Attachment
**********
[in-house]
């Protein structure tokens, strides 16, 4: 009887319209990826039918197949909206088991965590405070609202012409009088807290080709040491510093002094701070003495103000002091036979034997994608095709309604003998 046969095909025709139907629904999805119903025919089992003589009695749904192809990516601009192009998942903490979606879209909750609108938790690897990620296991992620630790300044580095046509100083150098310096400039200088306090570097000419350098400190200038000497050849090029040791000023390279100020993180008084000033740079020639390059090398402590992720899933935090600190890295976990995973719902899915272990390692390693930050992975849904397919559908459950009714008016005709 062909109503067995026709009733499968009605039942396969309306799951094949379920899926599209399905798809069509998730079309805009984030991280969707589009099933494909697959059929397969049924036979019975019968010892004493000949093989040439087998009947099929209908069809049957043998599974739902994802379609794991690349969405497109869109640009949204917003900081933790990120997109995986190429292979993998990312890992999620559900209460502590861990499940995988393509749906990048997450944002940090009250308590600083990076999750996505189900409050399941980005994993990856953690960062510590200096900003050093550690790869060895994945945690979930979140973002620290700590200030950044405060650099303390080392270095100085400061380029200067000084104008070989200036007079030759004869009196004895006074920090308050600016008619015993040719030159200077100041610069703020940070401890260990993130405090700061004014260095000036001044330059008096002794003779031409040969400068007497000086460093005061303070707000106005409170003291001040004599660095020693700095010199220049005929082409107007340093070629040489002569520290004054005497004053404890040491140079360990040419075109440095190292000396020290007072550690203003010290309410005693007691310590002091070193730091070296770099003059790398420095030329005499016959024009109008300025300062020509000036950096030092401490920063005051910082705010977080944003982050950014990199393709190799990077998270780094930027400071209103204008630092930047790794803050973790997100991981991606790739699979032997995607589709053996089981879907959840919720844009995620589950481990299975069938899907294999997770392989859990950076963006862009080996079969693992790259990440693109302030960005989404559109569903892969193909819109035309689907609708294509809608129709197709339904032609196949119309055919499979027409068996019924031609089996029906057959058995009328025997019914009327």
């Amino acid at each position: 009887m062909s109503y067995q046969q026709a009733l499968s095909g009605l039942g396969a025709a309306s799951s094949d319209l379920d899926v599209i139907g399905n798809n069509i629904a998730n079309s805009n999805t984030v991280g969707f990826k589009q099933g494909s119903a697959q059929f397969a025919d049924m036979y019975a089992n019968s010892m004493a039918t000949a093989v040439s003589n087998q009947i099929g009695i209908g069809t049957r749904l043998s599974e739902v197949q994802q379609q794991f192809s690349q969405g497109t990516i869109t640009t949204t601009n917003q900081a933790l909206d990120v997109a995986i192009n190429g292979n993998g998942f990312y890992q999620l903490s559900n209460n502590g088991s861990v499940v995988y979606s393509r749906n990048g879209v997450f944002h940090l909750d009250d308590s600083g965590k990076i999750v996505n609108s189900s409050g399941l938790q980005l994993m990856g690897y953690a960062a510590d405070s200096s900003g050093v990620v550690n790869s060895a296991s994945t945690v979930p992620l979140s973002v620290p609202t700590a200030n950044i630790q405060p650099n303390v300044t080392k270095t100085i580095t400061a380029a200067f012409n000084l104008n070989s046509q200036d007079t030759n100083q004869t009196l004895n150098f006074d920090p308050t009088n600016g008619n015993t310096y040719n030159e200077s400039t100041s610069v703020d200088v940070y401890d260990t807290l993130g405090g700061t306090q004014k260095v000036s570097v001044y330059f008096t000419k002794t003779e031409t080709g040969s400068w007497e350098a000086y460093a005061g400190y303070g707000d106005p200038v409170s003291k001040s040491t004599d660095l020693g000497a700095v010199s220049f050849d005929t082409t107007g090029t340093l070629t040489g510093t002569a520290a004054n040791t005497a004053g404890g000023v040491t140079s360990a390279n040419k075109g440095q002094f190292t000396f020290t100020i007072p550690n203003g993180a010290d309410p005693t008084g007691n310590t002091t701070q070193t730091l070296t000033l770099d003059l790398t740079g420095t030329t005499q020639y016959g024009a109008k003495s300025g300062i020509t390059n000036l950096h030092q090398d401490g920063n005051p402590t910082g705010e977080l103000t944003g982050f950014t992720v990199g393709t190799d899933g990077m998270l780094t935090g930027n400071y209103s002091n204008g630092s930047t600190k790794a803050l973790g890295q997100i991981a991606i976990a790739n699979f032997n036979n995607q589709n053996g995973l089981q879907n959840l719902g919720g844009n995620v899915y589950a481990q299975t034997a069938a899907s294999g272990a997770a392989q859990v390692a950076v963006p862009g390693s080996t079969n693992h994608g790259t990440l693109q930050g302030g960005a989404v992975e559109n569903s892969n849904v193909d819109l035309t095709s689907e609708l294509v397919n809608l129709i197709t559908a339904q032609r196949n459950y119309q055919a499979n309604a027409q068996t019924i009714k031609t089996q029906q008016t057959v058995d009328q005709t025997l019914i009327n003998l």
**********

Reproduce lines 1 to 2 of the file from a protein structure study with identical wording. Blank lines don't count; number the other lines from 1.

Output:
[in-house]
């Protein structure tokens, strides 16, 4: 009887319209990826039918197949909206088991965590405070609202012409009088807290080709040491510093002094701070003495103000002091036979034997994608095709309604003998 046969095909025709139907629904999805119903025919089992003589009695749904192809990516601009192009998942903490979606879209909750609108938790690897990620296991992620630790300044580095046509100083150098310096400039200088306090570097000419350098400190200038000497050849090029040791000023390279100020993180008084000033740079020639390059090398402590992720899933935090600190890295976990995973719902899915272990390692390693930050992975849904397919559908459950009714008016005709 062909109503067995026709009733499968009605039942396969309306799951094949379920899926599209399905798809069509998730079309805009984030991280969707589009099933494909697959059929397969049924036979019975019968010892004493000949093989040439087998009947099929209908069809049957043998599974739902994802379609794991690349969405497109869109640009949204917003900081933790990120997109995986190429292979993998990312890992999620559900209460502590861990499940995988393509749906990048997450944002940090009250308590600083990076999750996505189900409050399941980005994993990856953690960062510590200096900003050093550690790869060895994945945690979930979140973002620290700590200030950044405060650099303390080392270095100085400061380029200067000084104008070989200036007079030759004869009196004895006074920090308050600016008619015993040719030159200077100041610069703020940070401890260990993130405090700061004014260095000036001044330059008096002794003779031409040969400068007497000086460093005061303070707000106005409170003291001040004599660095020693700095010199220049005929082409107007340093070629040489002569520290004054005497004053404890040491140079360990040419075109440095190292000396020290007072550690203003010290309410005693007691310590002091070193730091070296770099003059790398420095030329005499016959024009109008300025300062020509000036950096030092401490920063005051910082705010977080944003982050950014990199393709190799990077998270780094930027400071209103204008630092930047790794803050973790997100991981991606790739699979032997995607589709053996089981879907959840919720844009995620589950481990299975069938899907294999997770392989859990950076963006862009080996079969693992790259990440693109302030960005989404559109569903892969193909819109035309689907609708294509809608129709197709339904032609196949119309055919499979027409068996019924031609089996029906057959058995009328025997019914009327």